Breaking Down a Soft Food Diet

Curated by Claudia Shannon / Research Scientist / ishonest

Mmmm… baby food. Delicious growing up and surprisingly delicious as an adult. But the soft food diet — aka the bland diet or low fiber diet — includes a bit more substance than just blended peas and beef.

A soft food diet consists of foods that are soft (obvi), easy to chew, and gentle on your tummy. Doctors usually recommend it short-term after surgery or certain medical procedures.

Tell me whyyy?

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The answer isn’t “I want it that way.” Nobody wants to go on a soft food diet, and you should only do it if your doctor recommends it.

Your digestive tract may be craving a soft food diet if you have gastroenteritis, diverticulitis, or an inflammatory bowel disease (IBD) flare- up. It’s also a comfortable option after oral surgery, throat surgery, or dental reconstruction.

Here are some other reasons to embark on a soft food diet.

You’ve had surgery on your large intestine

Colon surgery comes with a post-op adjustment period. Since it’s probably not a good idea to nosh on a ghost pepper burrito right away, your doctor will likely advise you to stick to a soft diet for 2 to 8 weeks.

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Chemo can lead to nausea, a sore mouth and throat, trouble swallowing, and a general loss of appetite. The National Cancer Institute recommends the easy-to- swallow foods of the soft food diet to help with discomfort.

If you’re experiencing nausea, you can try eating five or six small meals or snacks per day instead of three large ones. Digestive issues should resolve after treatment.

Difficulty swallowing

If you’re having trouble swallowing, the American College of Gastroenterology recommends changing the texture and types of foods you eat to help prevent choking or inhaling food into your lungs.

You need dental work
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Whether you’ve had a tooth extraction, braces, or a root canal, the American Dental Association recommends steering clear of sticky, chewy, or hard foods and focusing on soft foods until your mouth is healed.

Foods containing zinc, protein, and vitamins A and C will help with healing.

You’ve had bypass surgery

Like colon surgery, gastric bypass seriously disrupts digestion. A common side effect of this surgery is dumping syndrome, which means food moves too quickly from your stomach into your small bowel. Following a stricter soft food diet can help prevent it.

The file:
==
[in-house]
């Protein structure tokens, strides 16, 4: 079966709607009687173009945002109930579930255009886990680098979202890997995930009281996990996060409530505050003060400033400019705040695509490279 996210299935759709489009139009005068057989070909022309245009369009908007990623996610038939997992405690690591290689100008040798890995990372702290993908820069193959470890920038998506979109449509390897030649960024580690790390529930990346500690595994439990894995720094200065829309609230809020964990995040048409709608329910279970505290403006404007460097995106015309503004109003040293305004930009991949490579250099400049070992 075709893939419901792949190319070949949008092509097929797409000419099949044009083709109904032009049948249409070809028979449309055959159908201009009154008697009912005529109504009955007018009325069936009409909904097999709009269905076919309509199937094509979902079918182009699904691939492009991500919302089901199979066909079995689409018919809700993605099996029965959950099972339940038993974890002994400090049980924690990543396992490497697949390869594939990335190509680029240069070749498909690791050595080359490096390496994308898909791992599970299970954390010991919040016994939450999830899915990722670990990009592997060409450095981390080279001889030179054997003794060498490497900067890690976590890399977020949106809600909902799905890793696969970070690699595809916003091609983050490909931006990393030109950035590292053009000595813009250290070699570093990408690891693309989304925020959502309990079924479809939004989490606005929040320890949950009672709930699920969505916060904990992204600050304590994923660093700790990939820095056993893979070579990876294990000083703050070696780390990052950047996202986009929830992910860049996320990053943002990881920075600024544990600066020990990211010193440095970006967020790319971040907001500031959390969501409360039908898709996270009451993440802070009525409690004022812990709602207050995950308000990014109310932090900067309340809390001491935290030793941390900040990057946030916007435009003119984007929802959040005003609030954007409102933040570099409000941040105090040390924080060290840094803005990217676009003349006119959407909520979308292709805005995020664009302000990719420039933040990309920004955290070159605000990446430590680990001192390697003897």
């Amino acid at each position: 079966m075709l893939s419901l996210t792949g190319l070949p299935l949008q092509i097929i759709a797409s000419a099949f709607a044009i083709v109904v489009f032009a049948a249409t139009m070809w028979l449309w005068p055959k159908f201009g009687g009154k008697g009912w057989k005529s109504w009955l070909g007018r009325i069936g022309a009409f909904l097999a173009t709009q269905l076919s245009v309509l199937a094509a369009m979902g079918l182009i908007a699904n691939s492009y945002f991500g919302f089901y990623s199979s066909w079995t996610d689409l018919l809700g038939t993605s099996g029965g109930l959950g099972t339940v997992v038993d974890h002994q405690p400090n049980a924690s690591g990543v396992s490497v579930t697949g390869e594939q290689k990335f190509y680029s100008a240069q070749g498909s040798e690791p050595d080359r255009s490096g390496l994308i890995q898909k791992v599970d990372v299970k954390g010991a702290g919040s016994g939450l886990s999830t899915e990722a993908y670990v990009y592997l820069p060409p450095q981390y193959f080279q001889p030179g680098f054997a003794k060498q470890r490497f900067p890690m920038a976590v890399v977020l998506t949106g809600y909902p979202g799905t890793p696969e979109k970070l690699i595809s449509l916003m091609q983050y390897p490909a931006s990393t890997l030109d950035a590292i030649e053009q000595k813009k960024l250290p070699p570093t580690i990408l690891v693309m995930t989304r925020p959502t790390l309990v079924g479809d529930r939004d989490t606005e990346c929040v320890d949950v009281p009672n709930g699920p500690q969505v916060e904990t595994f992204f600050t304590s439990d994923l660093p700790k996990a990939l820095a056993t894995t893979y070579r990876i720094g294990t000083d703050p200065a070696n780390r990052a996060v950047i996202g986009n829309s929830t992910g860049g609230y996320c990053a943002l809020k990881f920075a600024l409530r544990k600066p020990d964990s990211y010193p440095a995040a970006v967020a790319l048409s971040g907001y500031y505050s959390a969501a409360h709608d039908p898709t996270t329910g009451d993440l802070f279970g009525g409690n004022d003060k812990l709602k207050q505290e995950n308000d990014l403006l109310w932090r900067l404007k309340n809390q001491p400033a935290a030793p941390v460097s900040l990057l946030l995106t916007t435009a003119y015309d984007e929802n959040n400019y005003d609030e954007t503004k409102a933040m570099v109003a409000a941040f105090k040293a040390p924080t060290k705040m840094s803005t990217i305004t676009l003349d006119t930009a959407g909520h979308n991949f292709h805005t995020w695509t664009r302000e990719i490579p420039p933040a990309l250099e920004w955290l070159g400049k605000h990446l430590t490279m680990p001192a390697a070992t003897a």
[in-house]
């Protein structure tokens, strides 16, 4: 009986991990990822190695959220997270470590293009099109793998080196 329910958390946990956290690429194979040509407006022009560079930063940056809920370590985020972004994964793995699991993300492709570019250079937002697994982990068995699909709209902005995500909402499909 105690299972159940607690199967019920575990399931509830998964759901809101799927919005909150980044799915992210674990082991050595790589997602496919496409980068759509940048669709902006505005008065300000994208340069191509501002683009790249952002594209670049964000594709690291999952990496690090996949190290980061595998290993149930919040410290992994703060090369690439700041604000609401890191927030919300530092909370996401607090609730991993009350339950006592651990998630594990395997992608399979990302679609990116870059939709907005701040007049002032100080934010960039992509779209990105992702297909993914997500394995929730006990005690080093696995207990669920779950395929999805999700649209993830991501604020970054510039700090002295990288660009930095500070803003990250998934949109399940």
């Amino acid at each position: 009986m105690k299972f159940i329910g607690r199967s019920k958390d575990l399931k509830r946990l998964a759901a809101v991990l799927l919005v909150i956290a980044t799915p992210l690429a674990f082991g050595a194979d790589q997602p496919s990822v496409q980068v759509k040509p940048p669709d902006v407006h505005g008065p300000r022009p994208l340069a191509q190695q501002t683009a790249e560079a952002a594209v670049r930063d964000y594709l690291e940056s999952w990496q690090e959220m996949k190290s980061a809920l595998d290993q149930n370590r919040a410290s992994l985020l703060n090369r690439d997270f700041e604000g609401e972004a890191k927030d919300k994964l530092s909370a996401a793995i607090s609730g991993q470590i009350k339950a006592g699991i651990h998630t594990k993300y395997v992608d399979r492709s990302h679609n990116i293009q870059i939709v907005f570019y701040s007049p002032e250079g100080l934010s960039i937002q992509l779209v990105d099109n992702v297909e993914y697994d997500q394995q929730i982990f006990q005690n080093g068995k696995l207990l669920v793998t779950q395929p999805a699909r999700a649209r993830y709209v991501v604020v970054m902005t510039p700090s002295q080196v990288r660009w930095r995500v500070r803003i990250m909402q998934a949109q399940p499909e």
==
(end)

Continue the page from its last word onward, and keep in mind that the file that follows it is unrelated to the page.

Your doctor may recommend introducing liquids first and working your way up to puréed foods. A few weeks later you’ll move on to soft foods that can be smooshed with a fork. Around 8 weeks post-op, you’ll be able to introduce firmer foods one at a time.

Soft foods to fill up on

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Aim to incorporate foods that are soft in texture but still provide lots of nutrients.

Can’t touch this

Steer clear of these until you’re feeling better. These foods are harder to chew, have high fiber content, and are difficult to digest.

Soft food recipes

Any diet can feel restrictive at first, but there are a bunch of delicious ways to prepare soft foods. Here are a few to try:

  • Green goddess smoothie
  • Creamy tomato soup
  • Vegan mashed potatoes
  • Banana pudding

Prep it real good

Here are some tips to make your food as soft and gentle on your gut as possible:

  • Grind, purée, or cut food into small pieces.
  • Mash foods, including veggies, fruits, and potatoes.
  • Use sauces like gravy or broth to moisten foods further.

Boost your nutrients

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You might not feel as hungry as usual when you’re in recovery, but you need nutrients more than ever.

Incorporate nutrient-rich fortified drinks like Ensure or Boost, which are formulated to fill that nutrition gap when you’re not eating enough due to loss of appetite or dietary restrictions.

If you’re losing weight due to treatments or loss of appetite, opt for higher fat foods to help increase your calorie intake. (Like you needed an excuse to eat more avocados.) Be sure to let your doctor know if you’re experiencing unexpected weight loss.

Bottom line

A soft food diet is typically recommended short-term to give your digestive system a break after certain medical procedures. It consists of mushy low-fiber foods.

If your appetite is low, supplementing with fortified drinks may be the way to go. Make sure to follow your doctor’s and dietitian’s recommendations for quick and easy healing!

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